(CNN) – Leaders in his party have been blinded to the consequences of immigration reform by the potential for gaining votes among Latinos, Rep. Steve King claimed in an interview Thursday.
Speaking to Kate Bolduan on CNN's "New Day," King said the push to overhaul the nation's immigration system was being adopted by Republicans, despite their opposition in the past to similar efforts.
"Last year, almost everybody at my conference would have agreed with me on this immigration issue," said King, an Iowa congressman. "This year it seems after the presidential election a spell has been cast over a good number of Republicans and they seem to think the presidential election was about immigration. I'd ask them: find me that debate between Mitt Romney and Barack Obama that addressed immigration. I don't remember it, I can't find it."
King has faced criticism from fellow Republicans for his stance on immigration, as well as for comments he made discussing children of immigrants who want to gain U.S. citizenship if they have graduated high school or served in the military – the so-called "DREAMers."
In that interview, with the conservative website Newsmax, he said: "For every one who's a valedictorian, there's another 100 out there who weigh 130 pounds, and they've got calves the size of cantaloupes because they're hauling 75 pounds of marijuana across the desert."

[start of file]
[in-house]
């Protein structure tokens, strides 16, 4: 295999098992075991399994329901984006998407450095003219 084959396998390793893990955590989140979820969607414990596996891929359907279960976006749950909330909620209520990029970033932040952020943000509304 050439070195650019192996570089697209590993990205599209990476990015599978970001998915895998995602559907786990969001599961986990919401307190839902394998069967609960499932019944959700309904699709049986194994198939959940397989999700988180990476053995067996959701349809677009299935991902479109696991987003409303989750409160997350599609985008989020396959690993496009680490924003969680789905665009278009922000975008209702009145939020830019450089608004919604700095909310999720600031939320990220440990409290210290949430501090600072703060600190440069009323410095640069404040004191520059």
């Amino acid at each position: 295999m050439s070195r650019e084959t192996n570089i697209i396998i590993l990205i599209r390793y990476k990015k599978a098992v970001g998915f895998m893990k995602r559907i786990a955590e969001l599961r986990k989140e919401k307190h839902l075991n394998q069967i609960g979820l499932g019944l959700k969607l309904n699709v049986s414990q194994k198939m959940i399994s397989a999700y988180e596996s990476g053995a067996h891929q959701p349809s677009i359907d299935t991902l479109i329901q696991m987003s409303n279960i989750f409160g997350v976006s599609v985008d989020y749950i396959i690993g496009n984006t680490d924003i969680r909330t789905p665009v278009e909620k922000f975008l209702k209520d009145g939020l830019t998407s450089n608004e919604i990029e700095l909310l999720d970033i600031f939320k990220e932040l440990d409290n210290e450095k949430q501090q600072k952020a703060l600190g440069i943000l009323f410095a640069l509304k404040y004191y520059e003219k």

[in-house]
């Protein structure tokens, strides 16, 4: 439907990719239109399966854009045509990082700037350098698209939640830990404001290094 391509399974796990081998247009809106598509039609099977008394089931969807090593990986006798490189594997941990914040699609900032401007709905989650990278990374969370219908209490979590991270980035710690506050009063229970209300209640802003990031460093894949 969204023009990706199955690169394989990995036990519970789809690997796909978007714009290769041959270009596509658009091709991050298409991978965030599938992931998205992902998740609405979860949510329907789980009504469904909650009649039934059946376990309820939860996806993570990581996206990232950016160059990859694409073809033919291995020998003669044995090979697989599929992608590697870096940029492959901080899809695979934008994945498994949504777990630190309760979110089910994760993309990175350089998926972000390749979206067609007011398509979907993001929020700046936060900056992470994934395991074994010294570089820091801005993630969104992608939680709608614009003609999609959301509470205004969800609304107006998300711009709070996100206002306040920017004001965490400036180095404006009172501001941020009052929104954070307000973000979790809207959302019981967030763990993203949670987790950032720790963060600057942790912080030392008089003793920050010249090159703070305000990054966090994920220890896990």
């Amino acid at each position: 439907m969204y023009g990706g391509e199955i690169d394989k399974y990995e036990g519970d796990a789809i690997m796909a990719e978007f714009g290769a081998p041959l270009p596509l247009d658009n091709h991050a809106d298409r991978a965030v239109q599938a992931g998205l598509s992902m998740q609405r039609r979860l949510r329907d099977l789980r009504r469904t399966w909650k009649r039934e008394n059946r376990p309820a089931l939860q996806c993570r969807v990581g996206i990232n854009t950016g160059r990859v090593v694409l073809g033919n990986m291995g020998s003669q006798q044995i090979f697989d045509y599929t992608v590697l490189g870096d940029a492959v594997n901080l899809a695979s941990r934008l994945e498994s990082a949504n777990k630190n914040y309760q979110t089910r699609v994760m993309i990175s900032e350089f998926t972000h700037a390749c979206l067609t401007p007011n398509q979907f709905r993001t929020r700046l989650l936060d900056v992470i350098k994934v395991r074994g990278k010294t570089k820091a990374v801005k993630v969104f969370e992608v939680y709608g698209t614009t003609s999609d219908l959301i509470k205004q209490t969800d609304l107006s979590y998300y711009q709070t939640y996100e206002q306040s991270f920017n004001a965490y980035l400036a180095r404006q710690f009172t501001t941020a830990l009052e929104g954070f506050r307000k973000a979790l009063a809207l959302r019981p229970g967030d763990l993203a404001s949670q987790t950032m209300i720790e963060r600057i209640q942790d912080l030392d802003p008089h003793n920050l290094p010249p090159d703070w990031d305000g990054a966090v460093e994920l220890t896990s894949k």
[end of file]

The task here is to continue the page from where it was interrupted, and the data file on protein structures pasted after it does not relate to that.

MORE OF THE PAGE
The remark drew quick and angry responses from Republican leaders like House Speaker John Boehner and Majority Leader Eric Cantor, who called the remarks unhelpful in the ongoing debate over comprehensive immigration reform.
King, however, didn't back down, calling on critics to provide evidence that he was wrong – and continuing his staunch resistance to current legislative efforts that would provide a pathway to citizenship for the 11 million undocumented immigrants living in the U.S.
"No spell has been cast over me," he said Thursday. "It doesn't seem to be logical or rational to me that this is the right thing to do."
Republican lawmakers and pundits, he argued, "seem to do that calculation that we should sacrifice the rule of law by granting amnesty on the altar of what they believe is political expediency."
According to exit polls, only 27% of Latinos who voted in last year's presidential election chose Republican Mitt Romney – evidence, some in the GOP have argued, that their party needs to do a better job of reaching the growing demographic.